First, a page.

First independent framework for assessing pharma company action on AMR

28 August 2017

In the coming months, the Foundation will use this framework to map pharmaceutical companies’ antimicrobial R&D activities, their strategies for responsible manufacturing and production, and their antimicrobial stewardship and access plans. Thirty companies are in scope, representing a cross-section of the pharmaceutical industry, including multinational research-based pharmaceutical companies, generic medicine manufacturers and clinical-stage biopharmaceutical companies with antimicrobial pipelines. The results will be published in the Antimicrobial Resistance Benchmark Report in early 2018, funded by UK AID and the Dutch Ministry of Health, Welfare and Sport.

“Mapping company action on AMR, helps to identify opportunities for more collective, multi-sectorial action.” says Jayasree K. Iyer, Executive Director of the Access to Medicine Foundation. “Illustrating what works, where and why can radically catalyse progress in tackling AMR.”

The rise of AMR as a global issue

Antimicrobial resistance (AMR) happens when a medicine is no longer effective against a virus, bacterium or other pathogen. In recent decades, AMR has become widespread globally. Without effective antimicrobials, particularly antibiotics, infections will become more difficult to treat. Medical and surgical procedures in hospitals could also become less safe, with an increased risk of prolonged sickness, disability and death.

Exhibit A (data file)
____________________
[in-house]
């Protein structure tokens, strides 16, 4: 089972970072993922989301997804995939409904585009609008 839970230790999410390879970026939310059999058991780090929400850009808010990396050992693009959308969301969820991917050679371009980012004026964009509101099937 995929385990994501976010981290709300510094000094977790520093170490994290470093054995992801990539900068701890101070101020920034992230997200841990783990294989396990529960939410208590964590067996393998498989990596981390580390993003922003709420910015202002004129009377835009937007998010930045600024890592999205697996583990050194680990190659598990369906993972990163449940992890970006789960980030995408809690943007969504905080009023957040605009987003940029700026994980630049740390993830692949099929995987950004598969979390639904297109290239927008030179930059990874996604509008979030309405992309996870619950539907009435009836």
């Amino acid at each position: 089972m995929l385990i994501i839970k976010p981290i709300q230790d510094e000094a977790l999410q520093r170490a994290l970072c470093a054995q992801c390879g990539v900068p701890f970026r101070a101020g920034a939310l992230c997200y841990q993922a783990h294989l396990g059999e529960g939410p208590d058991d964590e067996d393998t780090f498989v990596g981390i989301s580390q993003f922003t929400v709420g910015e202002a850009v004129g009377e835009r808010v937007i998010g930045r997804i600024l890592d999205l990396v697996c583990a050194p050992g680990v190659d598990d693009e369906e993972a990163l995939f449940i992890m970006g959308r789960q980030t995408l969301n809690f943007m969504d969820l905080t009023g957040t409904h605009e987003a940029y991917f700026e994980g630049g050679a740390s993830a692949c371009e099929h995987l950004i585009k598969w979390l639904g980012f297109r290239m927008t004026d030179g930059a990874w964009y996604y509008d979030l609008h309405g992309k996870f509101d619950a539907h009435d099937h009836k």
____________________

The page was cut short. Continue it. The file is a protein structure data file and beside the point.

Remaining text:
The emergence of AMR is accelerated by the misuse and overuse of antimicrobials. Efforts to curb it must include plans to ensure these medicines are used appropriately and only when needed. At the same time, millions of people, particularly in poor countries, do not have access to the antimicrobial medicines they need. Both issues must be tackled together in order to curb AMR.

The past year has seen a surge of commitments to addressing AMR, including from governments, public health authorities, international health organisations, and academic institutions. AMR has topped the agendas at G7 and G20 Summits, the World Health Assembly and World Economic Forum. Numerous pharmaceutical companies have publicly pledged to take action, signing the Davos Declaration by the Pharmaceutical, Biotechnology and Diagnostics Industries on Combating Antimicrobial Resistance, followed by the Industry Roadmap for Progress on Combating AMR.

The Foundation has developed the Antimicrobial Resistance Benchmark to identify and publicly recognise those companies that are taking the right actions and to enable their peers to adopt innovative approaches and good practices. It will also uncover hurdles to deeper company engagement in global efforts to limit AMR.

Read more on the Access to Medicine Foundation

Image graph source Access to Medicine Foundation